National advertising decreased $277,000, or 3.6%. Digital national advertising on a stand-alone basis increased 175.5%. Advertising in niche publications and other decreased 1.1%.

On a stand-alone basis, digital advertising and marketing services revenue increased 9.8% in the 2014 Quarter, representing 15.2% of total advertising and marketing services revenue. Total digital revenue for the 2014 Quarter, including advertising, subscription and all other digital business, totaled $21.6 million, an increase of 12.7% from a year ago. Print advertising and marketing services revenue on a stand-alone basis decreased 7.3%.

Subscription and Other Revenue



Subscription revenue decreased $506,000, or 1.1%, in the 2014 Quarter due to decreases in print subscribers, which were partially offset by price increases and increases in digital subscribers.

Our unaudited, average daily circulation, including TNI, MNI and digital subscribers, decreased 4.3% and Sunday circulation increased 10.6% in the 2014 Quarter compared to the 2013 Quarter due to increases in branded editions.

Our mobile, tablet, desktop and app sites, including TNI and MNI, attracted 25.6 million unique visitors in the month of December 2013, an increase of 19.9% from a year ago, with 209.7 million page views. Research in our larger markets indicates we are maintaining our share of audience through the combination of digital audience growth and strong newspaper readership.

Commercial printing revenue decreased $270,000, or 8.2%, in the 2014 Quarter. Digital services and other revenue increased $13,000, or 0.2%, in the 2014 Quarter.

Operating Expenses



Operating expenses other than depreciation, amortization and unusual matters decreased $4,479,000, or 3.4%, in the 2014 Quarter.

Compensation expense decreased $3,813,000, or 5.8%, in the 2014 Quarter, driven by a decline in average full-time equivalent employees of 5.9%.

Newsprint and ink costs decreased $1,612,000, or 13.2%, in the 2014 Quarter, primarily as a result of a reduction in newsprint volume of 10.1%. See Item 3, "Commodities", included herein, for further discussion and analysis of the impact of newsprint on our business.

Other operating expenses, which are comprised of all operating costs not considered to be compensation, newsprint, depreciation, amortization, or unusual matters, increased $946,000, or 1.7%, in the 2014 Quarter due primarily to new products and the impact of outsourcing, which generally reduces compensation costs but increases other operating expenses.

Reductions in staffing resulted in workforce adjustment costs totaling $207,000 and $803,000 in the 2014 Quarter and 2013 Quarter, respectively.

For the full year, 2014 cash costs are expected to decrease 0.5-1.5%, excluding the impact of circulation-related expense reclassification as a result of moving to fee-for-service delivery contracts at several newspapers. The reclassification will increase both revenue and operating expenses beginning in the June 2014 quarter, with no impact on operating cash flow or operating income.

26



--------------------------------------------------------------------------------

Operating Cash Flow and Results of Operations



As a result of the factors noted above, operating cash flow decreased 4.3%, to $49,317,000, in the 2014 Quarter compared to $51,513,000 in the 2013 Quarter. Operating cash flow margin decreased to 27.8% from 27.9% a year ago, reflecting a smaller percentage decrease in operating expenses than the decrease in operating revenue.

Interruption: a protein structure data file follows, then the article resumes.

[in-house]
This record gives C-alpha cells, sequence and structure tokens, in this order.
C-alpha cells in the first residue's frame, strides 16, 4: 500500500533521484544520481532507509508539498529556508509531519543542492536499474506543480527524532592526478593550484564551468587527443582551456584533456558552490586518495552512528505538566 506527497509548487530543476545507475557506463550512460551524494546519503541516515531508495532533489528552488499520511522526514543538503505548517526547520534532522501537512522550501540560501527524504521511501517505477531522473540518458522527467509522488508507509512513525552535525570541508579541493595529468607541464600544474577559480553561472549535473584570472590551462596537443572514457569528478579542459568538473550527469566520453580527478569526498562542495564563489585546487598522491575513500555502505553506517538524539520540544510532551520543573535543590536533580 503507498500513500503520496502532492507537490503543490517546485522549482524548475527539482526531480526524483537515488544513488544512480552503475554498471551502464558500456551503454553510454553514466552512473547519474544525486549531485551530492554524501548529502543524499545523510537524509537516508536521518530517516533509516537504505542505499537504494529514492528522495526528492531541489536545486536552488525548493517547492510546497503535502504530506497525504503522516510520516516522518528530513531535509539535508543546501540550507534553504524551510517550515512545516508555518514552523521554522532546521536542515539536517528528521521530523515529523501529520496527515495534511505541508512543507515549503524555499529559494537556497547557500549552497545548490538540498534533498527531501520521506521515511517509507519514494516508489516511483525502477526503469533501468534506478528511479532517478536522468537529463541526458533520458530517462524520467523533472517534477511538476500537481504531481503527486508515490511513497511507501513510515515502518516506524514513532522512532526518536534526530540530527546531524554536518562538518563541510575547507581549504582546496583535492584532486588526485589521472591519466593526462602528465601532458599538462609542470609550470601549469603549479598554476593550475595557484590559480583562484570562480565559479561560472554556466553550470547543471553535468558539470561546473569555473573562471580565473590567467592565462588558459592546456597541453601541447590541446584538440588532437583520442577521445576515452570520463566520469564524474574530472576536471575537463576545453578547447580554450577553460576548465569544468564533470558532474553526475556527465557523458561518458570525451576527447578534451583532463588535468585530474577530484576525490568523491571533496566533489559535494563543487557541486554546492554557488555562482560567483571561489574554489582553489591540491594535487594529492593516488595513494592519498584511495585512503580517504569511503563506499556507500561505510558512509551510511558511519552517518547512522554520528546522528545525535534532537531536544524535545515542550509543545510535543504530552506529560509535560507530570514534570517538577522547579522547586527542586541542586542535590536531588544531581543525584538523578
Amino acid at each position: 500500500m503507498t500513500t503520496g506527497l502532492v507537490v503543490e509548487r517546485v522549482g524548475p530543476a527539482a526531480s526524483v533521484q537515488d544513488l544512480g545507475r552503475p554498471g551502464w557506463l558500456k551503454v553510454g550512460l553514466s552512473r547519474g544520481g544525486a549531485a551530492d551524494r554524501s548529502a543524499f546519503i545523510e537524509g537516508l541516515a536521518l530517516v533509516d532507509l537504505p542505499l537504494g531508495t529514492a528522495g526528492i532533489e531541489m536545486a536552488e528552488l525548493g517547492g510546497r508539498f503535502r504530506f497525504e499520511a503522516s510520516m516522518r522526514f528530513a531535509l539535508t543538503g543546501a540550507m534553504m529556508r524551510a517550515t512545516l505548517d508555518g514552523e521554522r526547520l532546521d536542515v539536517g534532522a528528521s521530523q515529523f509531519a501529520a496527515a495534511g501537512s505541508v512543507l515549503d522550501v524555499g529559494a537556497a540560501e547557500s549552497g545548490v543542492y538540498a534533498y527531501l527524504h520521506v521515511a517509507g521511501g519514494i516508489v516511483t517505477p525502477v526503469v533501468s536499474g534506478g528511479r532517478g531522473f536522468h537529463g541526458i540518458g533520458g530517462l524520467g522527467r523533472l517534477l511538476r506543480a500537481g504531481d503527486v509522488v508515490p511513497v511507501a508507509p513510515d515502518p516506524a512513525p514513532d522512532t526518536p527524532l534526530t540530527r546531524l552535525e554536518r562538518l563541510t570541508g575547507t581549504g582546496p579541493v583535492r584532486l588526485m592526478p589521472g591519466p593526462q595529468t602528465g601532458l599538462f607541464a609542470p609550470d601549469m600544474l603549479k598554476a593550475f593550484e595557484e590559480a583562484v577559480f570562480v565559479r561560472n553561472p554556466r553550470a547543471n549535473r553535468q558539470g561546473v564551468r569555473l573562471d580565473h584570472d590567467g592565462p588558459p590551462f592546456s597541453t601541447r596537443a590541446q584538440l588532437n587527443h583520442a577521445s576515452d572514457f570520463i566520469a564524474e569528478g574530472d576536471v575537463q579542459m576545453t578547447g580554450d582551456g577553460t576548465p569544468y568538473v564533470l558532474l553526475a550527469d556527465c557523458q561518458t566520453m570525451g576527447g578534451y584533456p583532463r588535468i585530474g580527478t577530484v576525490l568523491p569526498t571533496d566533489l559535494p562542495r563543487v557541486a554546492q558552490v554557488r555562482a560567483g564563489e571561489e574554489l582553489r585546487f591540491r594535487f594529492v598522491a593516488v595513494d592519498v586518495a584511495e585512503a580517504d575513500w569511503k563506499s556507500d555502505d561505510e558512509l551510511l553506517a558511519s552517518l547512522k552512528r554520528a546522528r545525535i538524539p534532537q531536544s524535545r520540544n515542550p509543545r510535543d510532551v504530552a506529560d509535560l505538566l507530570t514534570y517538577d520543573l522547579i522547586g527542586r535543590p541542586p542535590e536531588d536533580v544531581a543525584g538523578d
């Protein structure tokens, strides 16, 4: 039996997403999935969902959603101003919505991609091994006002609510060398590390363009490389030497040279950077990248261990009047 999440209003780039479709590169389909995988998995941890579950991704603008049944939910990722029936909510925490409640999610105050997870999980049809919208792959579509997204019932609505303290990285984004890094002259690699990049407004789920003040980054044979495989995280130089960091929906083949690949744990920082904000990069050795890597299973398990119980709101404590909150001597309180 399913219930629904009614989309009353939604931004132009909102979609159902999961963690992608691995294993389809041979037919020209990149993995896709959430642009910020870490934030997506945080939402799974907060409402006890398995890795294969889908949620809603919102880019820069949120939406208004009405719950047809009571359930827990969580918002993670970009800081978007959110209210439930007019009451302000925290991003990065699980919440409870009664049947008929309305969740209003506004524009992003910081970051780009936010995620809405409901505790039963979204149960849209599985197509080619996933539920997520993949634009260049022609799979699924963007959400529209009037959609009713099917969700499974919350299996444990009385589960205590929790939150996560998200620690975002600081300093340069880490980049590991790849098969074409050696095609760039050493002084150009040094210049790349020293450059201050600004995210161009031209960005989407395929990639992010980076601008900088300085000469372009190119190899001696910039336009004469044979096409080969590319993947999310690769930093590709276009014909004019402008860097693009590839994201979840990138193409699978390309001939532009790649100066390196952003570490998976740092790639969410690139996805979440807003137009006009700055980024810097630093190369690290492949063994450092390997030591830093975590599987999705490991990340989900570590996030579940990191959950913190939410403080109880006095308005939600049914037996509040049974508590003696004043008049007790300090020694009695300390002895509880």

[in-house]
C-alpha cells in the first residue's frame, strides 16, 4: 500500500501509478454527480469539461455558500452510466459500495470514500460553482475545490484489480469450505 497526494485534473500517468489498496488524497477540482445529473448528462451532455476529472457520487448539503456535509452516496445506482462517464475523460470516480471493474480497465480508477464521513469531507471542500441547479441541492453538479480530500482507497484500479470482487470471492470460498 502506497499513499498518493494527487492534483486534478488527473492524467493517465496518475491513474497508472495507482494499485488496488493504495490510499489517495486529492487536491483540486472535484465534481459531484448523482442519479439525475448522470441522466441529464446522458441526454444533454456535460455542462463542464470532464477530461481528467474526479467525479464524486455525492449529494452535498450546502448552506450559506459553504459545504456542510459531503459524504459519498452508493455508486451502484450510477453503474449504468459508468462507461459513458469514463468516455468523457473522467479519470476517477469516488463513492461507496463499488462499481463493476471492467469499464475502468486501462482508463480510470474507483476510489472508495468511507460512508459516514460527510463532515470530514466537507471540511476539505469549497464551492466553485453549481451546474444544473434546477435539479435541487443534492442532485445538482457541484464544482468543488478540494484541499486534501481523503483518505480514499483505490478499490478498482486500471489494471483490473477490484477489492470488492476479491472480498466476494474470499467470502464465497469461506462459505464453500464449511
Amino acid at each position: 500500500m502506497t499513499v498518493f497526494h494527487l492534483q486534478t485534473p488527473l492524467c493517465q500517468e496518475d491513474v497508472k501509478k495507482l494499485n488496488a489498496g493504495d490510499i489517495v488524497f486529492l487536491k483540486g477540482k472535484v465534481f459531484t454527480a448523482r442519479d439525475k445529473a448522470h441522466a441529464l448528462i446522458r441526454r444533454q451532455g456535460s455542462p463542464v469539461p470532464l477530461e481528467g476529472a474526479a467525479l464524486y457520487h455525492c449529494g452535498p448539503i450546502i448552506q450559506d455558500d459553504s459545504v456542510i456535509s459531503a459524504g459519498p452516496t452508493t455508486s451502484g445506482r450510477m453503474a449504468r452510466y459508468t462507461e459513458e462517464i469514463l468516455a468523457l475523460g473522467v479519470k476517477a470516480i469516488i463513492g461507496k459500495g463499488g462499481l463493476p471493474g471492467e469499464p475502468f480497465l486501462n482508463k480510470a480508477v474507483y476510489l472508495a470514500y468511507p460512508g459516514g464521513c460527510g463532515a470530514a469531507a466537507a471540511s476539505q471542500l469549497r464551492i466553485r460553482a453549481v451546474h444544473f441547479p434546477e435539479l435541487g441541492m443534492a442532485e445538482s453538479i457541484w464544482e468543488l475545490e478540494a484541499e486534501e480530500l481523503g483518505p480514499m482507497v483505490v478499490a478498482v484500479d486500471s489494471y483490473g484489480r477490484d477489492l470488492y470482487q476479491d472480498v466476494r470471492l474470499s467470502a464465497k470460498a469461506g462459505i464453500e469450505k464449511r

Depreciation expense decreased $346,000, or 6.3%, in the 2014 Quarter. Amortization expense decreased $2,661,000, or 27.9%, in the 2014 Quarter due to the impairments recorded in 2013.

Equity in earnings in associated companies decreased $126,000 in the 2014 Quarter.

The factors noted above resulted in operating income of $40,202,000 in the 2014 Quarter compared to $39,517,000 in the 2013 Quarter. Operating income margin increased to 22.7% from 21.4% a year ago.

Nonoperating Income and Expense



Interest expense decreased $2,639,000, or 11.2%, to $20,827,000 in the 2014 Quarter due to lower debt balances and refinancing of the Pulitzer Notes. Our weighted average cost of debt was 9.2% at the end of the 2014 Quarter. Interest expense in the 2014 Quarter includes $1,198,000 of non-cash amortization of a present value adjustment of debt compared to $1,358,000 in the 2013 Quarter.

Absent a significant increase in LIBOR, we expect interest expense to continue to decline due to lower debt balances, which decreased $14,500,000 in the 2014 Quarter and $83,900,000 in the last twelve months, and the lower interest rate on the New Pulitzer Notes.

In December 2012, we recognized a gain of $7,093,000 from a distribution related to the partial sale of assets in a private equity investment. This gain is classified as other, net in the Consolidated Statements of Operations and Comprehensive Income.

Overall Results



We recognized income tax expense of 37.9% of income from continuing operations before income taxes in the 2014 Quarter and 40.9% in the 2013 Quarter. See Note 7 of the Notes to Consolidated Financial Statements, included herein, for a reconciliation of the expected federal income tax rate to the actual tax rates.

27



--------------------------------------------------------------------------------

As a result of the factors noted above, income attributable to Lee Enterprises, Incorporated (which includes discontinued operations) totaled $11,892,000 in the 2014 Quarter compared to $14,580,000 in the 2013 Quarter. We recorded earnings per diluted common share of $0.22 in the 2014 Quarter and $0.28 in the 2013 Quarter. Excluding unusual matters, as detailed in the table below, diluted earnings per common share, as adjusted, were $0.24 in the 2014 Quarter, compared to $0.20 in the 2013 Quarter. Per share amounts may not add due to rounding.